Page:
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Wet Paint (I’m blogging again)

August 17, 2011

So after not writing here for a long time I’ve determined that the topics that are burning holes in my head that I’ve been really itching to write about don’t have any place on the blogs I write for regularly. (All work related of course)

So with that in mind I think I’ll give this sad looking little blog an overhaul, and get to writing again.

Over the next few weeks you might see some mess as I rework the blog and get back in the swing of things, but just ignore the mess and keep your eyes posted for updates.


Stepping up to the plate | A lesson in leadership

February 2, 2011

It’s been a while since I’ve taken the time to write here… and recent events drove me back to the root of my social media comfort zone, sharing my story with others.

A good friend of mine, my partner in crime, and the leader of my team at work recently was removed from his post… the wide range of feelings that hit me ran  through my head so fast I got dizzy. My gut reaction was pure confusion, I was stunned, but I that emotion quickly subsided.

I had to approach the way I did everything differently from that moment on. I use the following analogy a lot when explaining my personality type and the role I feel most comfortable filling on a team: (pretext – I was in marching band for 8 years, they were some of the best years of my life, and they showed me a few valuable life lessons)

In the marching band I played snare drum, literally the pulse of the band. I was center snare, so without me the band didn’t move, it didn’t march, it didn’t play, it did nothing. It was my job to lead the drum line, we led the band, the band led the fans. The only two people I took visual orders from during a performance were the Drum Major and the Director. The Drum Major was the commander of our troops, I was his Lieutenant. Without me, he had no way to manage his troops, without me he had no direct power over the band. I was always the leaders right hand man, the go-to-guy, the lead by example work horse. I was never the Drum Major.

I filled a similar role at work, I was the lead by example team member. But when I got moved up into the newly vacated team leader position I had to change everything. I was now the Drum Major, I now how to lead by action and example.

I had to step up to the plate and take the first pitch of a new game… my team was watching, eyes glued to my every move to determine if I was qualified for my new position. The pitcher wound up and delivered a fast-moving curve ball, I knocked it out of the park.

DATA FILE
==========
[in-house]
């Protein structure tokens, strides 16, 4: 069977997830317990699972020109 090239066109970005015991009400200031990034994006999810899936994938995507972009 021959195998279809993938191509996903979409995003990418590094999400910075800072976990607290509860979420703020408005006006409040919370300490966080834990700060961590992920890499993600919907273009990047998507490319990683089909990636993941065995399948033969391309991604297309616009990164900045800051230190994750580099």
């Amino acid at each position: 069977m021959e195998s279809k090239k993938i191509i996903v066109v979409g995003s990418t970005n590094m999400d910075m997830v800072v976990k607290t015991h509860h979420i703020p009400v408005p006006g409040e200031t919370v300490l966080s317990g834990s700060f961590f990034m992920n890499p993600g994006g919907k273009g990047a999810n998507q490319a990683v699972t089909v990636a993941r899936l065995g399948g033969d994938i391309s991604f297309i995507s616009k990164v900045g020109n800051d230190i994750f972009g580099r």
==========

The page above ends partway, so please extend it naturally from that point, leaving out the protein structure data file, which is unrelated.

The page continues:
To use this analogy is really quite fitting, in little league baseball I had a total of 3 hits in 5 seasons. I was an all-star left fielder but couldn’t hit a pitch to save my life. But ironically, all three of my hits came in tournaments and all three of them either won a game or saved us from losing. I guess I had it in me the whole time and never knew it.

The moral of the story is that sometimes leadership is thrust upon you, much like greatness is thrust upon people. I didn’t think I had what it took to be a leader of my team at work, but now I know I do. I thought I would never hit that ball in little league but I did when the game was on the line.

Einstein said it best, “In the middle of difficulty lies opportunity.”     I’m living those words right now…

HOW TO Use Links Without Re-Directing Your Blog Traffic

November 30, 2010

You’ve slaved over the keyboard for hours writing the perfect blog. You took the time to make it keyword rich and have the perfect set of tags. You’ve carefully selected a picture to draw in the attention of your readers. You proofed and re-proofed… and even added a couple of GREAT links to other blogs and sites to help boost your blogs overall SEO value.

All your hard work pays off… you’ve got a new reader. They’re really enjoying their first taste of your blog, reading a post when their eyes pass over a hyperlink built into your blog. Honoring the human instinct to be curious, they click the hyperlink… and BAM. They never set eyes on your blog again.

If you’re positioning hyperlinks in the body of your blog and not setting them to open up in a new window you’re essentially inviting them in the front door then pushing them out the back door and locking it behind them. You’ve earned your reader’s attention somehow, but if you aren’t making sure that your content stays in front of them… you’re failing as a blogger.

If you’re blog theme allows it, make sure that you’re setting your hyperlinks up to open in a new window. This not only allows your reader the experience of accessing information you obviously saw fit to share with them, but also gives them the chance to quickly go back to your blog without any additional work. In my WordPress theme it’s as simple as checking a box. I’ll even set links that are directing traffic further into my blog by jumping to a previous post to open up a new window. Take a moment if you aren’t already familiar with the hyperlink options on your blog and see what steps you need to take to ensure you aren’t re-directing your traffic away from your blog.